in-Nassaba (1931)

THE TRAPPERS
There was a time when I used to venture near some mansab, because it’s worth knowing everything in you can in this world. How early he wakes, how far he goes, how many tools he drags along, how many trifles he endures, how much patience he learns, this fisherman of the birds! Dawn would have barely broken when, armed with poles and cloth and ropes wrapped with the greatest caution, and the cages large and small in a sack over his back, the trapper leaves his home to find himself upon the trap before the rising sun.

You have to cultivate the trap and keep it in order for a good while before you start, because you cannot trap wherever it pleases you. You need a good stretch of land, on a summit of some sort far removed from the wide road, with a bit of greenery around it – someplace that you know is favoured by the wind along which, in their time, the migrating birds are borne – incredibly, the birds always take the same route when they pass from one land to another.

When he reaches the place he needs to, the trapper dismantles the poles and ropes and lays out two nets, long and narrow, coloured like the soil, painted with water boiled with pomegranate skins.

He ties the two kalamenti, one outside and one inside, and the vents of the front and back, and firmly nails down the points that need to be strong when the nets start pulling. The outer edge of the nets is tied to the two ends of the rope, known as the cross. These in turn are tied to the rope that leads to the trapper’s hand, fashioned into a chain for a better grip. When the trapper needs to flip the net, all he has to do is raise his hand and pull with a strong jerk; the nets promptly lift up and flip together towards the centre, covering whatever is between them.

The trapper sits inconspicuously in the dura built from rubble walls, a few steps away from the trap. 

Before settling in the dura, he plans how to tempt birds to descend where he wants them to: spreading out the little cages with the birds that he brought along with him. If winter is nearing, the trap is set up for songbirds: vrieden, sponsuni, ġojjini; and the best female that is found is placed on the ġoga

This ġoga, a stick attached to a pivot, is tied to a line that reaches the trapper’s hand. Upon it, a bird is tied, visible to its counterparts passing above it to encourage them to come down. This tied bird is known as ‘tat-taħrik’ since every now and then it has to move/summon. When he senses that birds are near, the trapper pulls the line of the ġoga, lifting the bird to make it fly up and make itself visible. I don’t know how it’s done nowadays, but in the past the bird would be tied not by its leg but by its eyelids. See what the love of trapping leads you to do! Two feathers from its own wings are tied together, the two ends are passed through its eyes and placed through its nostrils; from there, the feathers are tied to the ġoga. When the trapper pulls, the poor bird is flown upwards and flutters for a bit until it falls back down. For better or worse, everything is ready for the trap. A great calm lies around the trap…God forbid anyone moves or makes a sound because the trapper would forgive nothing.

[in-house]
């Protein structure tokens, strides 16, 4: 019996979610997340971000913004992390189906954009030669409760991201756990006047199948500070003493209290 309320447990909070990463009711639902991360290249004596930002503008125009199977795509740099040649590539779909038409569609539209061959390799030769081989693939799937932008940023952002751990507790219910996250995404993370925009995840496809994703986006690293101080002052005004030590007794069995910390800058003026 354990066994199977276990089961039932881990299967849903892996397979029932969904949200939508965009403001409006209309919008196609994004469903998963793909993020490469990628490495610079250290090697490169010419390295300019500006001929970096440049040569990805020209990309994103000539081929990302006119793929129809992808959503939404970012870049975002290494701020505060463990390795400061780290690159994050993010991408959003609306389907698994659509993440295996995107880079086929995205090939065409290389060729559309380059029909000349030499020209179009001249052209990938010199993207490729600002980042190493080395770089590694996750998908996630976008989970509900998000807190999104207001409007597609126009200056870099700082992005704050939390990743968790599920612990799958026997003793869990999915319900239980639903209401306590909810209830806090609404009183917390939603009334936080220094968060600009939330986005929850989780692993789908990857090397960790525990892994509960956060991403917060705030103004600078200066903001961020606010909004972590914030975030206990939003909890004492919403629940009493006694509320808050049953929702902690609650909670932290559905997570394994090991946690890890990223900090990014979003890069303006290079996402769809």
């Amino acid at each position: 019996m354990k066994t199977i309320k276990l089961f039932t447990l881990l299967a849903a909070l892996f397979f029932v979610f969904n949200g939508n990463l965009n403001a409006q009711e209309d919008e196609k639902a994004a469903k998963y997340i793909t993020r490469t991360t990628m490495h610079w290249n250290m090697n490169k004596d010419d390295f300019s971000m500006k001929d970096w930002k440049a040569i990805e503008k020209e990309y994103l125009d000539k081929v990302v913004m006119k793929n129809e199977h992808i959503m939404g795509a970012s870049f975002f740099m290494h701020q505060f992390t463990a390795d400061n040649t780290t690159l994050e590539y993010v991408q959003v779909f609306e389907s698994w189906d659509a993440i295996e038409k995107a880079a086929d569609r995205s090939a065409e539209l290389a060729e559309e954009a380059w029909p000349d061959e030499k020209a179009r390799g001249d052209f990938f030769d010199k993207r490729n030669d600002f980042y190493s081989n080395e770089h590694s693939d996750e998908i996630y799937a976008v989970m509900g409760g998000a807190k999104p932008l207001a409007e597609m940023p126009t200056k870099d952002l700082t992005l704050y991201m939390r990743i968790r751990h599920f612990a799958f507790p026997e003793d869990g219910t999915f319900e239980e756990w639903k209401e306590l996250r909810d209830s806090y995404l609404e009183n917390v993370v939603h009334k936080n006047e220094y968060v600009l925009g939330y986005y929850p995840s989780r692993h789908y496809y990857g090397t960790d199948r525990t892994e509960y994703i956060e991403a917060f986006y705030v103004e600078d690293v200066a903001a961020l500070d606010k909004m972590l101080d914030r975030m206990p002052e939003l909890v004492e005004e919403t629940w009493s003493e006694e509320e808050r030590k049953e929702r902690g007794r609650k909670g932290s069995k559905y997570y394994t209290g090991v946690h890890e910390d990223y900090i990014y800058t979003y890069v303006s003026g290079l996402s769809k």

The birds in the cages whistle and sing as time passes…Wait, something’s coming! Whistling in the air, yes, there’s a flock of birds in the distance. A pull on the summoning bird, the flock has turned towards the trap, approaching, descending…The trapper wastes no time; he pulls immediately and the net is snatched up, flipped to cover whatever is caught within.

He sprints towards the trap to catch whatever’s inside before it escapes. If songbirds have been caught, they are immediately put into the cage; if the catch consisted of psiepes, bekkafiki, skylarks, they are killed and thrown into the sack.

The trapper is beside himself with joy, but one who looks upon this without having known the love for trapping will feel a pang in one’s heart. One minute you see a flock of birds happily flying in the open air, the next you see them squashed into a cage for the rest of their lives, or a mess of feathers in a sack, a heap of lifeless meat. Such is the way of life.


This dream from fifty years ago came before my eyes the day before yesterday when, sitting in the garden, I saw a spider as big as a hazelnut climbing up and down the branches of a pomegranate tree, weaving its net for the night, to catch some bug which thoughtlessly passes through it in the dark. This spider-trapper thinks only of her belly, giving no thought to the harm it will bring upon the bug, caught in its prime of life in the grip of a merciless enemy.